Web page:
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Expert Guide

Soakaways

This guide will explain the different types of soakaways which are typically in use, and things which might affect them.

1

What is a wastewater soakaway and why is it required?

A soakaway is a generic term often used to describe anything which takes the wastewater from a septic tank or sewage treatment plant. These two types of tank do not operate in isolation, and they need an outlet for the separated wastewater to pass into in order for the wastewater to pass safely into the surrounding ground. This is typically either a drainage field, or some sort of soakaway arrangement, for example, a deep bore soakaway or rubble pit.

It is important to note that a sewage treatment plant produces a cleaner quality of wastewater than a septic tank, as it provides treatment of the waste within the tank before it exits through the outlet. Therefore, a sewage treatment plant is able to discharge straight to a watercourse or ditch (if one is nearby), whereas a septic tank is not permitted to do so.

2

The different types of soakaway

Drainage field

A drainage field is a network of perforated or slotted pipework, running from the septic tank or sewage treatment plant. It provides a form of treatment of the waste water, by enabling it to percolate safely through the subsoils without causing pollution. The size and structure of a drainage field is determined by a percolation test (you can find out more in our Guide to Percolation Tests here [hyperlink]), and there must be sufficient space available at the property for it to be installed. Furthermore, not all ground conditions are appropriate for a drainage field - if the ground conditions at the property are too wet or too dry, it can prevent the proper functioning of the drainage field. A percolation test will also determine the nature of the ground conditions, and whether or not a drainage field would be appropriate.

Bore hole soakaway

A bore hole soakaway is typically a 6 inch diameter vertical perforated pipe, and is generally used when a percolation test reveals that the ground conditions at the property are not appropriate (or where there is insufficient space) for a drainage field. It is effectively a way of accessing more appropriate ground conditions at a deeper level. A trial bore hole would be required, initially to a depth of 10 metres, to confirm whether a bore hole soakaway would be suitable at the property.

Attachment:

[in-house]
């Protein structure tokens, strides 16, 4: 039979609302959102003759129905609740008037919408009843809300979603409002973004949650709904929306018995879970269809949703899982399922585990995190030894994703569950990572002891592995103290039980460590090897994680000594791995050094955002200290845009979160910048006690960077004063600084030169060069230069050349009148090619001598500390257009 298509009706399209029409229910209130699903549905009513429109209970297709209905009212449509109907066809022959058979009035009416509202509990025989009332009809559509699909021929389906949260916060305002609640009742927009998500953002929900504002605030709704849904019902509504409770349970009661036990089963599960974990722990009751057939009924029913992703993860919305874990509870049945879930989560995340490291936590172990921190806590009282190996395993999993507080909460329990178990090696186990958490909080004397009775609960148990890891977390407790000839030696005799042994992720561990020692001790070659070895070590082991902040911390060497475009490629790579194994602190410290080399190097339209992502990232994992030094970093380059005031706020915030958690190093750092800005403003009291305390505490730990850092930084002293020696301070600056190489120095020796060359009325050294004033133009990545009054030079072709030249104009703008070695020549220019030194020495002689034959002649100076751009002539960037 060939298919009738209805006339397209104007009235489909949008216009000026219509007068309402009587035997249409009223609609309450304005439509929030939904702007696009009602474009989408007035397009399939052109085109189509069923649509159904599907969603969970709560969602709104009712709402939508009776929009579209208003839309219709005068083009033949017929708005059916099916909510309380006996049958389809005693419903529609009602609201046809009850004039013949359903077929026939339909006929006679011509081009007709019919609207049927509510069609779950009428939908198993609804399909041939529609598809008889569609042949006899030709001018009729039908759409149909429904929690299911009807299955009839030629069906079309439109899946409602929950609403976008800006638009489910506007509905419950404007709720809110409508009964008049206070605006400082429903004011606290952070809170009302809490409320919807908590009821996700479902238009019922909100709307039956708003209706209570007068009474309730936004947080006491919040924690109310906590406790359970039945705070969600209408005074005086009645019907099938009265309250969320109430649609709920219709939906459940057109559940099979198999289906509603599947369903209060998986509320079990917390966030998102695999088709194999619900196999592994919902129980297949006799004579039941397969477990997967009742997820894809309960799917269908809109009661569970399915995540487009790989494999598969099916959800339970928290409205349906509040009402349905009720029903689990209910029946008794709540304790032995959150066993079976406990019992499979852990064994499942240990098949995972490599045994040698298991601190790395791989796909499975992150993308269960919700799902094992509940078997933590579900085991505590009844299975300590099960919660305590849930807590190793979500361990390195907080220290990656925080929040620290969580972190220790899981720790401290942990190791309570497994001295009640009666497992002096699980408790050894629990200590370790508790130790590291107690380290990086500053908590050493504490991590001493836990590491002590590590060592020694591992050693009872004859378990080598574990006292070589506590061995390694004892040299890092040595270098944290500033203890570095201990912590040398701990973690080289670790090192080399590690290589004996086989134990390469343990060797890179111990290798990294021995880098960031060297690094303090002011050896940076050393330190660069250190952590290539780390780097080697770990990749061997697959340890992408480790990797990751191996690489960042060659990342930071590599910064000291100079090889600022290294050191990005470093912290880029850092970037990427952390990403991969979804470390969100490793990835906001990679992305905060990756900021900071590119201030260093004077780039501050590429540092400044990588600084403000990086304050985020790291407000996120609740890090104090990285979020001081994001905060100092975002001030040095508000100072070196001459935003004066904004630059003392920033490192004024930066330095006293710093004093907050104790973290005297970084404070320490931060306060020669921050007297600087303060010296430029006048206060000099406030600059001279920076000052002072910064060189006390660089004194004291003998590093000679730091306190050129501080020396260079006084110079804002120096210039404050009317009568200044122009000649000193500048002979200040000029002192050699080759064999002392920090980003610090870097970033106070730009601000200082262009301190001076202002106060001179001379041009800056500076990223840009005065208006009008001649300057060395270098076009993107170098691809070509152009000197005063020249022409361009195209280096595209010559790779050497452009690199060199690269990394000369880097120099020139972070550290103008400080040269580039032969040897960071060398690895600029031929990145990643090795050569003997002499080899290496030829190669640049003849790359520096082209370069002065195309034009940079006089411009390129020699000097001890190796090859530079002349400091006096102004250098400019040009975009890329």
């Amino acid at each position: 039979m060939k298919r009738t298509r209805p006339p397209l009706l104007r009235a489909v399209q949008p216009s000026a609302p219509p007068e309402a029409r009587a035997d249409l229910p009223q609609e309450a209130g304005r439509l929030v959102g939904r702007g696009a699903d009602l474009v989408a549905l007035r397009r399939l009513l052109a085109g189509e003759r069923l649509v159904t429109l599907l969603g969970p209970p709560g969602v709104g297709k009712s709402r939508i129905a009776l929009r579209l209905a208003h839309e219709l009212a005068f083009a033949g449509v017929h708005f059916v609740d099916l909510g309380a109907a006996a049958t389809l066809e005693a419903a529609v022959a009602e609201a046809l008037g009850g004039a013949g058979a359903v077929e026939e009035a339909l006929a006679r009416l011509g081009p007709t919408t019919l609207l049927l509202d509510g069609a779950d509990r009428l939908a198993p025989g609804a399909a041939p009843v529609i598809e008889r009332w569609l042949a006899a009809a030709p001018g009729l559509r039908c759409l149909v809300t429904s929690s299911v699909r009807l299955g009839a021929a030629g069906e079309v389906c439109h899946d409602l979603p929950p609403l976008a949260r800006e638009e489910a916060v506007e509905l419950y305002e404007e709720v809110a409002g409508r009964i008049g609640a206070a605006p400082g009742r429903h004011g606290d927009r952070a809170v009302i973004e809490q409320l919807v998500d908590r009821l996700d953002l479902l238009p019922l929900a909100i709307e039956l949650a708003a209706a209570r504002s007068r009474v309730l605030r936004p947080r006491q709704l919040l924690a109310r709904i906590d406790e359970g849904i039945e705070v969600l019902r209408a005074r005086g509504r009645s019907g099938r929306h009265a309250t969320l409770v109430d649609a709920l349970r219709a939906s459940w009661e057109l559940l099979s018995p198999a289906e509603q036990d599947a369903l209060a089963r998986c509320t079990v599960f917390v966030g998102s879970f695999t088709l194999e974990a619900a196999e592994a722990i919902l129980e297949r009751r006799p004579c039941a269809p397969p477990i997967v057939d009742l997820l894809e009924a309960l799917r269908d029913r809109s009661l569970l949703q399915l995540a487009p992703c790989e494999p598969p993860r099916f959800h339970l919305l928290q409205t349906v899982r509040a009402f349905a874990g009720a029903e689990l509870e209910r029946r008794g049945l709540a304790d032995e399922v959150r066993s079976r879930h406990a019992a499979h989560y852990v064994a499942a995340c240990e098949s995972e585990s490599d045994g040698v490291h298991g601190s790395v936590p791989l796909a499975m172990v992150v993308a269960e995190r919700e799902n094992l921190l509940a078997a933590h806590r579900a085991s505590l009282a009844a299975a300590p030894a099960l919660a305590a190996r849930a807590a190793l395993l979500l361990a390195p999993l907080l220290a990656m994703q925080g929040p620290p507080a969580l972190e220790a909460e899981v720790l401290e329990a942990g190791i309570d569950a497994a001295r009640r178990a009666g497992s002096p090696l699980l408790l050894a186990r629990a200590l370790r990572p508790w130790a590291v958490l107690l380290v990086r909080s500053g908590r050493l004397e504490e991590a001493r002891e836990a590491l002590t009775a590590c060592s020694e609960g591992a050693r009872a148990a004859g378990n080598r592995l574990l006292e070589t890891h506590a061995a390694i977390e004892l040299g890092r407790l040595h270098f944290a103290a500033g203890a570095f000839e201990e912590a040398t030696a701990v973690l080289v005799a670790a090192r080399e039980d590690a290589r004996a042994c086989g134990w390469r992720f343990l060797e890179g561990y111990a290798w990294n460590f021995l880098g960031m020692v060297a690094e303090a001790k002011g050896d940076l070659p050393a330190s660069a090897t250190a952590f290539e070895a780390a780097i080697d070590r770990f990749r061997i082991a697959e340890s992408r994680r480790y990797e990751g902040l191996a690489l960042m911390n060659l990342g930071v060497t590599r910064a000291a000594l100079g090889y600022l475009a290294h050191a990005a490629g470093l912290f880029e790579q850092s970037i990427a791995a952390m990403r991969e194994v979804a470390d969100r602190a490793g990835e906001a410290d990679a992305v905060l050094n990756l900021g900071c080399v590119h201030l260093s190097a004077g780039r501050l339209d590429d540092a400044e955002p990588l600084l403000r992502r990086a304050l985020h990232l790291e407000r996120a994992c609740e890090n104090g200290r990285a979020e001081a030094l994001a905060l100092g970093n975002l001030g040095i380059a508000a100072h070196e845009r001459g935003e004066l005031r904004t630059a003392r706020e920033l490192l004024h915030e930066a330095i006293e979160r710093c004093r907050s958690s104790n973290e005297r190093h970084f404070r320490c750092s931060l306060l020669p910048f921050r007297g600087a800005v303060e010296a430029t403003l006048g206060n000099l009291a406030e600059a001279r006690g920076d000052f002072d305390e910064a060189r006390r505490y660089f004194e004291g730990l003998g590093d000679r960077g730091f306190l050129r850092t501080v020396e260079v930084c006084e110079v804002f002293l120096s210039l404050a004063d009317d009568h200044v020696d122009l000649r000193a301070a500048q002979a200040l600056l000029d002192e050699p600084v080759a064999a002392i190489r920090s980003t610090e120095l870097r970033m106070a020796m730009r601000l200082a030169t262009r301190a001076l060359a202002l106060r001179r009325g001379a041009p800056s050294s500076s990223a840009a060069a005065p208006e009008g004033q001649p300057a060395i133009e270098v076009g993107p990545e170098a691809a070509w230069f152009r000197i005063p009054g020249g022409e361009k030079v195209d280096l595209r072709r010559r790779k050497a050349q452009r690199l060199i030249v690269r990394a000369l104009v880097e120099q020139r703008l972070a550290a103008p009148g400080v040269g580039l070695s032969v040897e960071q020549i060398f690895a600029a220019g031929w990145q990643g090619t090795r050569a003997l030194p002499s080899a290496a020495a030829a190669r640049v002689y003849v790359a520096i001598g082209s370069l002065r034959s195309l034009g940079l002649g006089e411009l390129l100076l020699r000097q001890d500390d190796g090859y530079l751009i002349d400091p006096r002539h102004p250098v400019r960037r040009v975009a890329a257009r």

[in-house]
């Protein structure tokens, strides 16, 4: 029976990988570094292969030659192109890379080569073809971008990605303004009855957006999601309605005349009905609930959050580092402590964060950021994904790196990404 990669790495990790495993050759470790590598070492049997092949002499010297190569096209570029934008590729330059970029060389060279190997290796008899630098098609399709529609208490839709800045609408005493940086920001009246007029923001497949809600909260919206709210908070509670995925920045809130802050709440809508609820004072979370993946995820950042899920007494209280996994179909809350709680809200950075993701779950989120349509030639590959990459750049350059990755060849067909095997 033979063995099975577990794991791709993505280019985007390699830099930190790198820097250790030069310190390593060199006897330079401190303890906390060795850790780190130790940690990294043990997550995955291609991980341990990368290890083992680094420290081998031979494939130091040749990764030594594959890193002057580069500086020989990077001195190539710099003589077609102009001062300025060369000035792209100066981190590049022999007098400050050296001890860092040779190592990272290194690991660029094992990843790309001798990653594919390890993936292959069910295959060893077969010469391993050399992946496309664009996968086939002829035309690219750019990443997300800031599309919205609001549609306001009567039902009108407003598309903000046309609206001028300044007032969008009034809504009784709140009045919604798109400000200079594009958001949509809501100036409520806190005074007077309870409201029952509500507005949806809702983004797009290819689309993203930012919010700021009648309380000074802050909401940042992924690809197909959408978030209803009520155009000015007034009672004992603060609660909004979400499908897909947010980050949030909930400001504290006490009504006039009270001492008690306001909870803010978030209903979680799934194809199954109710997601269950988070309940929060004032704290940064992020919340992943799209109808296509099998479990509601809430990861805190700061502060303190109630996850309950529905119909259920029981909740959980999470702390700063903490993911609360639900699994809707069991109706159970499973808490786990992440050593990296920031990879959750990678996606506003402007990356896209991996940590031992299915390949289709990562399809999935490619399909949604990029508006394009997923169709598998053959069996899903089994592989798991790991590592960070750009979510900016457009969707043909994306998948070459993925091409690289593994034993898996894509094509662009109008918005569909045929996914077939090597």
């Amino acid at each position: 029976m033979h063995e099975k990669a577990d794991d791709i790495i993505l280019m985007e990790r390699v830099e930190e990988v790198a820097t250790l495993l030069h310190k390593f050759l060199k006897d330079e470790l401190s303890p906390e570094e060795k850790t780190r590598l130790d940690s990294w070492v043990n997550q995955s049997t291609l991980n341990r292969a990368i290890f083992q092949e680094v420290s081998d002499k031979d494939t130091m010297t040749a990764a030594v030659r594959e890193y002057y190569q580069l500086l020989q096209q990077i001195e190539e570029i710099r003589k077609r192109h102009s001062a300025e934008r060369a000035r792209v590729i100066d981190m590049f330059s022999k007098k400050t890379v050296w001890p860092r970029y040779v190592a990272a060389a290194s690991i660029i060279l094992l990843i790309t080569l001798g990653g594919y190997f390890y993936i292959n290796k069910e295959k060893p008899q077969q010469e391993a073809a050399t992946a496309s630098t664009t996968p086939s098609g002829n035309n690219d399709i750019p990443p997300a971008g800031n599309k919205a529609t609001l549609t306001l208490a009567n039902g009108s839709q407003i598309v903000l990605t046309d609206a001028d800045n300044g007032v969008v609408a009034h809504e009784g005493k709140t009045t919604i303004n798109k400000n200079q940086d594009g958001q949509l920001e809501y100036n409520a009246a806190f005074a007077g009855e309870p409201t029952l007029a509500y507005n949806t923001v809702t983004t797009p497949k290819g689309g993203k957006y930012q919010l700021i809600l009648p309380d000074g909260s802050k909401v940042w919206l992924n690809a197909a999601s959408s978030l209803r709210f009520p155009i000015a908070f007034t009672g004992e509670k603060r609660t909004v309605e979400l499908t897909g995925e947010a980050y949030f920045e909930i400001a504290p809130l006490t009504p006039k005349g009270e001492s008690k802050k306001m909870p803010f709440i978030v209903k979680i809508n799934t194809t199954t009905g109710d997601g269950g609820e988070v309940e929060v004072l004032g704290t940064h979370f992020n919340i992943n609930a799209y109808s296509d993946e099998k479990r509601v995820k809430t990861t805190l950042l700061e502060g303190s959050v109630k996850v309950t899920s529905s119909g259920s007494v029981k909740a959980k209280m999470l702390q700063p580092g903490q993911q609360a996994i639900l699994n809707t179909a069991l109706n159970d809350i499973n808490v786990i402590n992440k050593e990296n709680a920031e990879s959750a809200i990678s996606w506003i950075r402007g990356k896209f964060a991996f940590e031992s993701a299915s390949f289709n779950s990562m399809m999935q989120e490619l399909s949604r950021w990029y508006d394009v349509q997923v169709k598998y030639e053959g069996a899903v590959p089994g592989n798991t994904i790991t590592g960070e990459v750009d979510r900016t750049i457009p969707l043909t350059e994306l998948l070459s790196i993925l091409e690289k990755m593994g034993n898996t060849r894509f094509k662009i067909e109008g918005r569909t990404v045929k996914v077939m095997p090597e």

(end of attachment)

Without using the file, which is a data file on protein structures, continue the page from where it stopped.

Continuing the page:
Soakaway chamber

A soakaway chamber is generally used when there is a lack of space available for a drainage field, but the ground conditions are generally suitable for one. A trial excavation is required to confirm whether the ground is suitable at the required depth for a soakaway chamber.

Rubble filled pit

This is typically an excavation filled with rubble into which a solid pipe from the septic tank discharges. It is an old style of soakaway which may still be in existence, but which is no longer considered an appropriate solution for a septic tank discharge.

Bespoke soakaway arrangement

If all other options have been exhausted, and with the explicit permission of the local Building Control department, a bespoke soakaway arrangement such as a single line deep trench arrangement may be permitted.

3

Important considerations for wastewater soakaways

There are a number of factors which can affect the design, structure and functioning of wastewater soakaways:

Regulations

There are regulations in place surrounding wastewater soakaways, largely designed to protect the environment from pollution. You can read our Guide to Regulations here, but the main consideration is that a septic tank should only discharge to a drainage field unless a permit has been sought for any other type of soakaway arrangement. A sewage treatment plant may discharge straight to a watercourse or to a drainage field, any other type of soakaway arrangement would also require a permit.

Ground conditions

Ground conditions at a property can change over time, particularly the level of ground water (also known as the water table). This can have an effect on the functioning of a drainage field or soakaway, and can cause problems.

Usage of the septic tank or sewage treatment plant

It is important to use a septic tank or sewage treatment plant carefully, because careful use of the tank will ensure you get as many years of service from your soakaway or drainage field as possible.

Read our article on what not to flush into your drainage system.

Percolation tests

It is vital that a percolation test is carried out at a property prior to any drainage field or soakaway design and installation. A percolation test is crucial in assessing the suitability of the ground conditions, and the required size of any drainage field.

Damage to the tank can cause problems for the soakaway

Septic tanks and sewage treatment plants are designed to prevent solid waste from exiting the tank and entering into the drainage field or soakaway. Damage to the tank can result in solid waste particles clogging the soakaway, resulting in the drainage system surcharging.

If you suspect that damage may have occurred to your septic tank, it’s important to get it investigated as quickly as possible.

4

How long does a soakaway last?

There is no defined lifespan for a soakaway or drainage field, because there are so many factors which can affect their longevity.

The ground conditions at the property, the amount of usage the septic tank gets and how often it is emptied can all have an effect. Many soakaway systems function without issue for a number of decades, whereas others may fail much sooner. Problems with your soakaway or drainage field may result in the system surcharging, or dirty water pooling in your garden above the soakaway.

If you are having problems with your soakaway or drainage system, call our team today on 0800 028 9903 for advice.

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